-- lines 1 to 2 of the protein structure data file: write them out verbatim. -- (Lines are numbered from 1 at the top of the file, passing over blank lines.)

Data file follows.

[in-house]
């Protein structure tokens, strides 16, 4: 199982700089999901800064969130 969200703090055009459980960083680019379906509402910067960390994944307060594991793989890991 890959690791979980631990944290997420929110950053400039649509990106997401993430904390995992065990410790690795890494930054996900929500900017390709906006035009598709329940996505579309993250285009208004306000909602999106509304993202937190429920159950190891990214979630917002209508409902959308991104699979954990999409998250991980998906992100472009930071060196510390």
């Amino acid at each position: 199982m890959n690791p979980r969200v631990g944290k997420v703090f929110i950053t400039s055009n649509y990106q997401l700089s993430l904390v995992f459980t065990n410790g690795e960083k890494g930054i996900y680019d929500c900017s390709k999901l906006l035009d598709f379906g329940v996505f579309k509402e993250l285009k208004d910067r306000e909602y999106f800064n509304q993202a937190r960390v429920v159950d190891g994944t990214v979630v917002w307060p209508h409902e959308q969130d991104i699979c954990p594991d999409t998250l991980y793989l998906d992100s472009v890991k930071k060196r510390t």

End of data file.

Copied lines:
[in-house]
């Protein structure tokens, strides 16, 4: 199982700089999901800064969130 969200703090055009459980960083680019379906509402910067960390994944307060594991793989890991 890959690791979980631990944290997420929110950053400039649509990106997401993430904390995992065990410790690795890494930054996900929500900017390709906006035009598709329940996505579309993250285009208004306000909602999106509304993202937190429920159950190891990214979630917002209508409902959308991104699979954990999409998250991980998906992100472009930071060196510390």